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U.S. News Archive
August 16 - August 22, 1999





This page contains news for the period Sunday, August 16, 1999 through Sunday, August 22, 1999.



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Friday, August 20, 1999

Alaska Airlines to Expand Travel Benefits for Employees

According to a report published in the August 20, 1999, edition of Planet Out, Alaska Airlines has announced that beginning on October 1, it will be extending its "Designated Guest Pass" travel benefits to any individual selected by an employee, regardless of gender or relationship.

Survey Shows that DP Benefits Are Effective Recruitment Tool for Employers

According to a report published in the August 20, 1999, edition of Planet Out, a recent survey of 279 human resources professionals in 19 industries found that domestic partner benefits are a highly effective incentive in recruiting new hires -- the top-ranked incentive for executives and the third-ranked for managers and line workers. Domestic partner benefits were more effective than telecommuting options, hiring bonuses, stock options, and 401(k) plans.

Responding employers were members of the Society for Human Resource Management. The results were published in the June 16, 1999, edition of "Human Resources Management, Issues and Trends."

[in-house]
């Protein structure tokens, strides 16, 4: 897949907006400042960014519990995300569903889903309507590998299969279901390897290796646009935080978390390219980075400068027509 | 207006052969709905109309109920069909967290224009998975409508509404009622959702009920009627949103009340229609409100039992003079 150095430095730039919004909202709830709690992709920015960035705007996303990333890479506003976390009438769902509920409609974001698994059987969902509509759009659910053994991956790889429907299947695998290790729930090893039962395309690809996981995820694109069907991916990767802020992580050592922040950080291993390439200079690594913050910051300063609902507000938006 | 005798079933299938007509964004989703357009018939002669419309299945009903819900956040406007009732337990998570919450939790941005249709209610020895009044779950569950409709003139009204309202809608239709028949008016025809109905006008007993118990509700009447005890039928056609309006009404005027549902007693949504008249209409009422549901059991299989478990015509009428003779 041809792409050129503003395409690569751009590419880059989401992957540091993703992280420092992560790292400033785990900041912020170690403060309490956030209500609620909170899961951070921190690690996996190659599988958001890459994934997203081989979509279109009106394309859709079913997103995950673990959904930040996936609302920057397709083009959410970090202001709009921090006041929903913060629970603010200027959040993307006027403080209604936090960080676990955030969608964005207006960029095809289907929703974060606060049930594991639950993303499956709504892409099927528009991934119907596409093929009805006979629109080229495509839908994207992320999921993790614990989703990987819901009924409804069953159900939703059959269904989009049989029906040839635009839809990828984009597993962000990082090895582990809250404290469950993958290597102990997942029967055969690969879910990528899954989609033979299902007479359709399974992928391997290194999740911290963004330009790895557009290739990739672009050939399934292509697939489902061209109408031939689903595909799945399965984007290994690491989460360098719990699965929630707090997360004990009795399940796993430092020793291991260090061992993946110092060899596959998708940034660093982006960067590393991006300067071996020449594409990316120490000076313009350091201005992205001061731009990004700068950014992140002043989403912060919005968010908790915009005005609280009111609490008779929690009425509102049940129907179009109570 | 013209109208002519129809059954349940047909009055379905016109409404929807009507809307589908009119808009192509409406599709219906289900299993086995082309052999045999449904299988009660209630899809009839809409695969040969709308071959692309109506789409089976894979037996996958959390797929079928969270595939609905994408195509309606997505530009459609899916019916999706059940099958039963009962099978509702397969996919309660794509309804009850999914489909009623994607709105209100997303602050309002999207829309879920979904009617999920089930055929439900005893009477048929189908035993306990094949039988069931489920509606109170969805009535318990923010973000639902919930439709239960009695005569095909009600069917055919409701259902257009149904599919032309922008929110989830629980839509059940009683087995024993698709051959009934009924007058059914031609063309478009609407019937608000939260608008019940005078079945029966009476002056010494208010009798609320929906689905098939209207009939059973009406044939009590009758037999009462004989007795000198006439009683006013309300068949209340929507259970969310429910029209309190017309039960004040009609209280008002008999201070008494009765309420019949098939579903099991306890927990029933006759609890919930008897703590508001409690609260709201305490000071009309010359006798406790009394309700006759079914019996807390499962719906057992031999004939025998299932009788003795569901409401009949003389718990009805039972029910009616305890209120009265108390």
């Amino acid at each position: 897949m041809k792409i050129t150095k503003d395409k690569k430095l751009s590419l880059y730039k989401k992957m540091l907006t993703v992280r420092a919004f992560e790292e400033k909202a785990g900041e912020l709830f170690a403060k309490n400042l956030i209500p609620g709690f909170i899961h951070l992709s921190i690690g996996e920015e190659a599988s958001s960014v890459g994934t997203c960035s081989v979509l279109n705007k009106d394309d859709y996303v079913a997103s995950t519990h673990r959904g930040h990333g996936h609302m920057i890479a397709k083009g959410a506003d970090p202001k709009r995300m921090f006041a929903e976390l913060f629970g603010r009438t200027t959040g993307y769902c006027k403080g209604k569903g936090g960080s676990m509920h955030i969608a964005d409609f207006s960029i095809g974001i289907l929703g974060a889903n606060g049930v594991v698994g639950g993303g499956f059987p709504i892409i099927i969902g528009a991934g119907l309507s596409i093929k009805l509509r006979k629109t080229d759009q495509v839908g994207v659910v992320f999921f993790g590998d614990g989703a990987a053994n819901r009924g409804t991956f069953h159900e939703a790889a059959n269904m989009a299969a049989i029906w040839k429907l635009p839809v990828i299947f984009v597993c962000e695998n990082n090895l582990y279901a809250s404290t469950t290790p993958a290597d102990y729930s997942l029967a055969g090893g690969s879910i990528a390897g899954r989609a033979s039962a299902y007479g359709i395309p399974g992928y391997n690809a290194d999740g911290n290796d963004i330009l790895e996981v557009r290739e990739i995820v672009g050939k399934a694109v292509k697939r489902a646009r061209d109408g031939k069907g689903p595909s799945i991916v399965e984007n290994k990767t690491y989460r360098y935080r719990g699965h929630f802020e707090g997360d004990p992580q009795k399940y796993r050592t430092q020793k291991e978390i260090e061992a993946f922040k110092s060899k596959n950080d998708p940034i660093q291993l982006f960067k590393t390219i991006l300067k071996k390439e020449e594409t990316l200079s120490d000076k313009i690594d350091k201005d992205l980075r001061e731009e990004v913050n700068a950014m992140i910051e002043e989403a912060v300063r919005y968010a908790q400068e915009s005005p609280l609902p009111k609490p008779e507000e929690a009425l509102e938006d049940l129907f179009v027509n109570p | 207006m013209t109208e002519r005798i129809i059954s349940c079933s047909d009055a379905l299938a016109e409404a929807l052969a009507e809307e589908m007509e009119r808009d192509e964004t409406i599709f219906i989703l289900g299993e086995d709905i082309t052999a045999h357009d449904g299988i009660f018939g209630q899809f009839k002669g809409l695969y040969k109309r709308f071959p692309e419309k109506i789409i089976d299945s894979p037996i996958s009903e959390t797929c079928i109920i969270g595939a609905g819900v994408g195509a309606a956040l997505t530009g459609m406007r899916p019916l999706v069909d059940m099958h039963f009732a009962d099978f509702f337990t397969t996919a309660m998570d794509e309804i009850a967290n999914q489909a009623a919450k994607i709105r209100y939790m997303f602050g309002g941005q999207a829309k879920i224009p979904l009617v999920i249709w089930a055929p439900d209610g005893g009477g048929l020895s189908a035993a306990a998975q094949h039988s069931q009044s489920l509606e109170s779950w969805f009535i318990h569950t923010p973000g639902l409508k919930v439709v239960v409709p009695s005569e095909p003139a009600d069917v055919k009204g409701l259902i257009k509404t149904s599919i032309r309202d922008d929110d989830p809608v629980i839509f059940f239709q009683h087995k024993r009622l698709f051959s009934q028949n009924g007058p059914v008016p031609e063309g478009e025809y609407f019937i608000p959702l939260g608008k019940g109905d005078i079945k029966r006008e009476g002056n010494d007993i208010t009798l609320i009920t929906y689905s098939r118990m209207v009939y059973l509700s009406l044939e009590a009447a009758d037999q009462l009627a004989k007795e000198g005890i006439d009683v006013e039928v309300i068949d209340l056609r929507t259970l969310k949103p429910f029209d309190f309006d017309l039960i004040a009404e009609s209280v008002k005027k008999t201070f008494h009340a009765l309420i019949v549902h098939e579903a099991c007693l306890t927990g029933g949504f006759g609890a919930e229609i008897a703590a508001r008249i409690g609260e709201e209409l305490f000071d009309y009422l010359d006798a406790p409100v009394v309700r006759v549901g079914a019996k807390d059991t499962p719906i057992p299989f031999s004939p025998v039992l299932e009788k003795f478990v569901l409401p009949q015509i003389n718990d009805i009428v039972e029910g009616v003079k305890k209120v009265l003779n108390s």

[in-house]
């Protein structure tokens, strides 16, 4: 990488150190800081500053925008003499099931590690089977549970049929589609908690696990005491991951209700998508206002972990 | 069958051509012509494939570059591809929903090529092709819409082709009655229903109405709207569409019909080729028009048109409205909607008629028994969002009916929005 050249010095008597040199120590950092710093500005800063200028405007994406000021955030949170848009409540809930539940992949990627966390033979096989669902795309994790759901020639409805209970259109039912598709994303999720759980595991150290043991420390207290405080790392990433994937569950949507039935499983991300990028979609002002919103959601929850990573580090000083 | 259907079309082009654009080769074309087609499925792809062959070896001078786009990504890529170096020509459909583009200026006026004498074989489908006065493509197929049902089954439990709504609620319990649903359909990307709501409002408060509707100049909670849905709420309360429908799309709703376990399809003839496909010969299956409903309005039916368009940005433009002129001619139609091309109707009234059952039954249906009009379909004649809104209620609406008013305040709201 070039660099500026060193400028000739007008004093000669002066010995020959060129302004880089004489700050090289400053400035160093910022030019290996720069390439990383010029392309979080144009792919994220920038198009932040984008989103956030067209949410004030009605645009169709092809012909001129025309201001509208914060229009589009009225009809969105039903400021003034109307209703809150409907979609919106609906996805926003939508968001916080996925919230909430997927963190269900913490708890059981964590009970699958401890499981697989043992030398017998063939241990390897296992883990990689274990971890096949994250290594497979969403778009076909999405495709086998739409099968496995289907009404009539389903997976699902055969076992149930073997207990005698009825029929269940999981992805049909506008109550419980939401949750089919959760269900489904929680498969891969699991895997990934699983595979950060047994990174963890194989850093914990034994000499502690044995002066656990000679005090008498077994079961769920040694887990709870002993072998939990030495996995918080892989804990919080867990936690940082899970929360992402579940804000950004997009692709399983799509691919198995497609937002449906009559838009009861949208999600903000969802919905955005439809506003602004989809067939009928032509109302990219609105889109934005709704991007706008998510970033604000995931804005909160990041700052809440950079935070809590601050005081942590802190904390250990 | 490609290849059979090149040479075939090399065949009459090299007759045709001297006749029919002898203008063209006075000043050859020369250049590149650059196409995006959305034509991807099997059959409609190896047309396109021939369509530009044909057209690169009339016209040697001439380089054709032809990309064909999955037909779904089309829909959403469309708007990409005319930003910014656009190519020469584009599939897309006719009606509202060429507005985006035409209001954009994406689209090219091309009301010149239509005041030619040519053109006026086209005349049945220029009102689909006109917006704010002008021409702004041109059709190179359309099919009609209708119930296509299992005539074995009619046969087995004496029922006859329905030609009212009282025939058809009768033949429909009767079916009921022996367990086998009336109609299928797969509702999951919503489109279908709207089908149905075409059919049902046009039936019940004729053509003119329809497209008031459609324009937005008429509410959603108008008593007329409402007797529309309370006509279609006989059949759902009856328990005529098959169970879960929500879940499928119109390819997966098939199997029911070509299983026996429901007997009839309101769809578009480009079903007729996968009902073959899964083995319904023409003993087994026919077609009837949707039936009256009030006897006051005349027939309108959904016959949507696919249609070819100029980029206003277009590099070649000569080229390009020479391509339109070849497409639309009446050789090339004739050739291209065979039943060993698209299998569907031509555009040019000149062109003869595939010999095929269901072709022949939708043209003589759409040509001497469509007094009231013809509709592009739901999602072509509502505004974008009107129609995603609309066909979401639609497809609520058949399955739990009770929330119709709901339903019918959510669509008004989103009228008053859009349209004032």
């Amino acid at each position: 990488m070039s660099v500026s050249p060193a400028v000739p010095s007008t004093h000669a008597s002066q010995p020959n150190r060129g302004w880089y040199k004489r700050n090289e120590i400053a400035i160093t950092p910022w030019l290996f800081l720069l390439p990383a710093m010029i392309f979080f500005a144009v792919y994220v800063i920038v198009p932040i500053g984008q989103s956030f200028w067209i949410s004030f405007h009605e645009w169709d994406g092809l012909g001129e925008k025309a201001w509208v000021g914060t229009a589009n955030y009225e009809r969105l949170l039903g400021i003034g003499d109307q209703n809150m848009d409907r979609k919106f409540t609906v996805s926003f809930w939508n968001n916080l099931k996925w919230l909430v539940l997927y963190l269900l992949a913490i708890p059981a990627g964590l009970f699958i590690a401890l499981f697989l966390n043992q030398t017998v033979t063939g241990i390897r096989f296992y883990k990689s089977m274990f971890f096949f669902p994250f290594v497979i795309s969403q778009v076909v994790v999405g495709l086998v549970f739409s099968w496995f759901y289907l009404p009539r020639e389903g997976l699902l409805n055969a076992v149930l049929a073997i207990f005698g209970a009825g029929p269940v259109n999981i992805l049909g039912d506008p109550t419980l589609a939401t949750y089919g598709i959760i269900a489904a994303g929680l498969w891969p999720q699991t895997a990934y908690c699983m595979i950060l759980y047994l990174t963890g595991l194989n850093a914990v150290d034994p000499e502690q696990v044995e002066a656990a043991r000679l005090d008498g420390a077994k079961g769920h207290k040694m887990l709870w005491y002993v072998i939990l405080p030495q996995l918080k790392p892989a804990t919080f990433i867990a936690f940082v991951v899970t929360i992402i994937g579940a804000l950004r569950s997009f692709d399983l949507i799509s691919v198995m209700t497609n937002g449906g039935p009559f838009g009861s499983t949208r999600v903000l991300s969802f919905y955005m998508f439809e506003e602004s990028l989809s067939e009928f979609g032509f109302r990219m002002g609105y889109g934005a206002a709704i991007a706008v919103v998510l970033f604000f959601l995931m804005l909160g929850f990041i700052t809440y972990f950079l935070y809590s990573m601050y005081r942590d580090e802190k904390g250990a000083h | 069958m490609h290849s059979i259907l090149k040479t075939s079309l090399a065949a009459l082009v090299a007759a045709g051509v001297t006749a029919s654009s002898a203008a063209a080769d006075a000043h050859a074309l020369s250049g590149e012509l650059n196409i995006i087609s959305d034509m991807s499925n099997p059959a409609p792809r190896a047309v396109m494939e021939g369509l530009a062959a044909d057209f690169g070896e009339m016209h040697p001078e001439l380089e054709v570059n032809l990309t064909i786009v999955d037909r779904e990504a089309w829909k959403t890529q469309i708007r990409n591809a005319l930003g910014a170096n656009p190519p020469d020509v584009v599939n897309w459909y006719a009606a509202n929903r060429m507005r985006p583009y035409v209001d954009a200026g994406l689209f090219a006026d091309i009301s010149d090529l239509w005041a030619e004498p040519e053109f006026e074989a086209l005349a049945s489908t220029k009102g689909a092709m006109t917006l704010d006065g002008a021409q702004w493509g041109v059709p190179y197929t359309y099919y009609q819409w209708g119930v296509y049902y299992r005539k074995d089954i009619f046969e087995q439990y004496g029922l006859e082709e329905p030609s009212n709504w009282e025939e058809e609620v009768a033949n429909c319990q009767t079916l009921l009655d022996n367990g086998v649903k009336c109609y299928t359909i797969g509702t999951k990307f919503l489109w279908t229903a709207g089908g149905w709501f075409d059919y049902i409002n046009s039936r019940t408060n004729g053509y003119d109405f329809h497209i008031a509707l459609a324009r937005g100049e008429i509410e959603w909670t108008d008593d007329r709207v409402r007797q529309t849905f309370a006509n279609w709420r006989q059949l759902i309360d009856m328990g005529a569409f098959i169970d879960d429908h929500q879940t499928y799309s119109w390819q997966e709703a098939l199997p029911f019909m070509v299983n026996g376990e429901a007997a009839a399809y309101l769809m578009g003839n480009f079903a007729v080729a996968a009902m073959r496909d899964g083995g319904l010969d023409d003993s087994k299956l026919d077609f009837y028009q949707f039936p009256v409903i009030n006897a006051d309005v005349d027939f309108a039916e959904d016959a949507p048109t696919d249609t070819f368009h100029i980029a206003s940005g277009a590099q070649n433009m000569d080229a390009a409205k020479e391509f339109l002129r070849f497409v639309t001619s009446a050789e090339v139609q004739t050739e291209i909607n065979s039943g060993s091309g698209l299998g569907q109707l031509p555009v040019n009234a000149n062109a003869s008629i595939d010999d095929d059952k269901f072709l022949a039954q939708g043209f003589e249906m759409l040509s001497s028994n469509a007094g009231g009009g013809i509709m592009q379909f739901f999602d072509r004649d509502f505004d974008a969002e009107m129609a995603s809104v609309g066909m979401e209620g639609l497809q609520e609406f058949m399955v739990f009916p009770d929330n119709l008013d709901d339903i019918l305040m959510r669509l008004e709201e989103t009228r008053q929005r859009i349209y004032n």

Thursday, August 19, 1999

The Massachusetts SJC broadens the definition of family -- for about a week.

Plus, watching Vermont

by Neil Miller

Every Friday, there is an air of expectation at the offices of Gay and Lesbian Advocates and Defenders (GLAD) in Boston and law firm Langrock, Sperry, and Wool in Middlebury, Vermont.

Lawyers there are waiting for the Vermont Supreme Court to rule on the lawsuit of three gay couples seeking the right to marry. Each Friday, the high court hands down decisions on cases under consideration. And, ever since oral arguments for the marriage case were made last November, Fridays bring an extra thrill of tension and anticipation.

On especially sharp tenterhooks are Langrock, Sperry, and Wool attorney Beth Robinson and GLAD's Mary Bonauto, who are co-counsel in the case. But, says Gary Buseck, executive director of GLAD, those involved in the lawsuit may have to get used to waiting.

The decision, he notes, could come "any Friday from here to eternity."

Since last November's election, when Hawaii voters ratified a constitutional amendment restricting marriage to heterosexual couples -- dampening hopes for a legal breakthrough in that state -- all eyes have turned toward Vermont. But while advocates wait for a sign from Vermont's justices, the Massachusetts Supreme Judicial Court (SJC) has been making some important rulings of its own -- rulings that have the potential to affect gay and lesbian families as much as the one in Vermont.